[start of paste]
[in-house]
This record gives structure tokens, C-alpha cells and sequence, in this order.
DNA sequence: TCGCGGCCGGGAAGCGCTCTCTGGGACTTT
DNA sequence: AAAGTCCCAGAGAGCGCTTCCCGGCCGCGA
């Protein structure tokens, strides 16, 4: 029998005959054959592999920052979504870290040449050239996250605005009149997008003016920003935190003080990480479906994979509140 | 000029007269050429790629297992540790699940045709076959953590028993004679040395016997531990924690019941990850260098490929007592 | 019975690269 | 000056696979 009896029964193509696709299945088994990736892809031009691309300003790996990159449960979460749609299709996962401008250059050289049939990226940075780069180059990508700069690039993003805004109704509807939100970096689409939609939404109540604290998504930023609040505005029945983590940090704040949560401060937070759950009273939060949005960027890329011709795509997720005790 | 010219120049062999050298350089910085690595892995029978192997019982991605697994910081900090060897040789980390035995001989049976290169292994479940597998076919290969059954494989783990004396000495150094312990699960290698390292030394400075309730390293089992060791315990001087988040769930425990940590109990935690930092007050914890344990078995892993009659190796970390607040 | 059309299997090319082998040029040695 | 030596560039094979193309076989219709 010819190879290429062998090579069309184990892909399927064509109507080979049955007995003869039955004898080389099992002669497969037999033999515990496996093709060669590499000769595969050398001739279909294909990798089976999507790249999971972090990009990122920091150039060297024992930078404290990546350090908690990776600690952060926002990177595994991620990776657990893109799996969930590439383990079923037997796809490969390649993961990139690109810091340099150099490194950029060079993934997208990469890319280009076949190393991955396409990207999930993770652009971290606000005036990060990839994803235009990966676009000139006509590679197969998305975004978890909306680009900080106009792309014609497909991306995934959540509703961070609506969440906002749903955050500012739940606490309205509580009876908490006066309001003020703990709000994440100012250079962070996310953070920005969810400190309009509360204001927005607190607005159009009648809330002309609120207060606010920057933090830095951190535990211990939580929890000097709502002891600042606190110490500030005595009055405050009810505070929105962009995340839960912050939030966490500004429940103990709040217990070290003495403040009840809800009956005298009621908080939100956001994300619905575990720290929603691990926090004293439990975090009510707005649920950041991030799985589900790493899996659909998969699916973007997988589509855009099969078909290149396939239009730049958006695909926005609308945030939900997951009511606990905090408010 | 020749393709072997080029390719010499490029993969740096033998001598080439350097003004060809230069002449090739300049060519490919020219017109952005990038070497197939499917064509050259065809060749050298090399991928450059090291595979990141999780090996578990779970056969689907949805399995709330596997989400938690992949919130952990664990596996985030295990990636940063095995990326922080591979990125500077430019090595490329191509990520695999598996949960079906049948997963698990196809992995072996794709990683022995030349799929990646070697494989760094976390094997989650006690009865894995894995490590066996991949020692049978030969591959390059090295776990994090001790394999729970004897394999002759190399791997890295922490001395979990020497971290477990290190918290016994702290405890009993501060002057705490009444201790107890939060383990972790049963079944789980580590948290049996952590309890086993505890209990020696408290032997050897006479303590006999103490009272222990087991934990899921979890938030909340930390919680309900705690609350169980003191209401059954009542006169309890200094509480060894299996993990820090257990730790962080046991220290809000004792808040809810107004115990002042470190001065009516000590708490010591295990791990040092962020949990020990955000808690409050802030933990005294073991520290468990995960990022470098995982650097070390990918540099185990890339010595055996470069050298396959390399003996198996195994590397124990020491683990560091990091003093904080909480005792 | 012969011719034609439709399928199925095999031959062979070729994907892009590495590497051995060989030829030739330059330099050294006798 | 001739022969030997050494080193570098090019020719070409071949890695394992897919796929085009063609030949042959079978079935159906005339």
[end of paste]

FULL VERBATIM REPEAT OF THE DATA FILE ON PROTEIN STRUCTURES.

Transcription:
[in-house]
This record gives structure tokens, C-alpha cells and sequence, in this order.
DNA sequence: TCGCGGCCGGGAAGCGCTCTCTGGGACTTT
DNA sequence: AAAGTCCCAGAGAGCGCTTCCCGGCCGCGA
């Protein structure tokens, strides 16, 4: 029998005959054959592999920052979504870290040449050239996250605005009149997008003016920003935190003080990480479906994979509140 | 000029007269050429790629297992540790699940045709076959953590028993004679040395016997531990924690019941990850260098490929007592 | 019975690269 | 000056696979 009896029964193509696709299945088994990736892809031009691309300003790996990159449960979460749609299709996962401008250059050289049939990226940075780069180059990508700069690039993003805004109704509807939100970096689409939609939404109540604290998504930023609040505005029945983590940090704040949560401060937070759950009273939060949005960027890329011709795509997720005790 | 010219120049062999050298350089910085690595892995029978192997019982991605697994910081900090060897040789980390035995001989049976290169292994479940597998076919290969059954494989783990004396000495150094312990699960290698390292030394400075309730390293089992060791315990001087988040769930425990940590109990935690930092007050914890344990078995892993009659190796970390607040 | 059309299997090319082998040029040695 | 030596560039094979193309076989219709 010819190879290429062998090579069309184990892909399927064509109507080979049955007995003869039955004898080389099992002669497969037999033999515990496996093709060669590499000769595969050398001739279909294909990798089976999507790249999971972090990009990122920091150039060297024992930078404290990546350090908690990776600690952060926002990177595994991620990776657990893109799996969930590439383990079923037997796809490969390649993961990139690109810091340099150099490194950029060079993934997208990469890319280009076949190393991955396409990207999930993770652009971290606000005036990060990839994803235009990966676009000139006509590679197969998305975004978890909306680009900080106009792309014609497909991306995934959540509703961070609506969440906002749903955050500012739940606490309205509580009876908490006066309001003020703990709000994440100012250079962070996310953070920005969810400190309009509360204001927005607190607005159009009648809330002309609120207060606010920057933090830095951190535990211990939580929890000097709502002891600042606190110490500030005595009055405050009810505070929105962009995340839960912050939030966490500004429940103990709040217990070290003495403040009840809800009956005298009621908080939100956001994300619905575990720290929603691990926090004293439990975090009510707005649920950041991030799985589900790493899996659909998969699916973007997988589509855009099969078909290149396939239009730049958006695909926005609308945030939900997951009511606990905090408010 | 020749393709072997080029390719010499490029993969740096033998001598080439350097003004060809230069002449090739300049060519490919020219017109952005990038070497197939499917064509050259065809060749050298090399991928450059090291595979990141999780090996578990779970056969689907949805399995709330596997989400938690992949919130952990664990596996985030295990990636940063095995990326922080591979990125500077430019090595490329191509990520695999598996949960079906049948997963698990196809992995072996794709990683022995030349799929990646070697494989760094976390094997989650006690009865894995894995490590066996991949020692049978030969591959390059090295776990994090001790394999729970004897394999002759190399791997890295922490001395979990020497971290477990290190918290016994702290405890009993501060002057705490009444201790107890939060383990972790049963079944789980580590948290049996952590309890086993505890209990020696408290032997050897006479303590006999103490009272222990087991934990899921979890938030909340930390919680309900705690609350169980003191209401059954009542006169309890200094509480060894299996993990820090257990730790962080046991220290809000004792808040809810107004115990002042470190001065009516000590708490010591295990791990040092962020949990020990955000808690409050802030933990005294073991520290468990995960990022470098995982650097070390990918540099185990890339010595055996470069050298396959390399003996198996195994590397124990020491683990560091990091003093904080909480005792 | 012969011719034609439709399928199925095999031959062979070729994907892009590495590497051995060989030829030739330059330099050294006798 | 001739022969030997050494080193570098090019020719070409071949890695394992897919796929085009063609030949042959079978079935159906005339």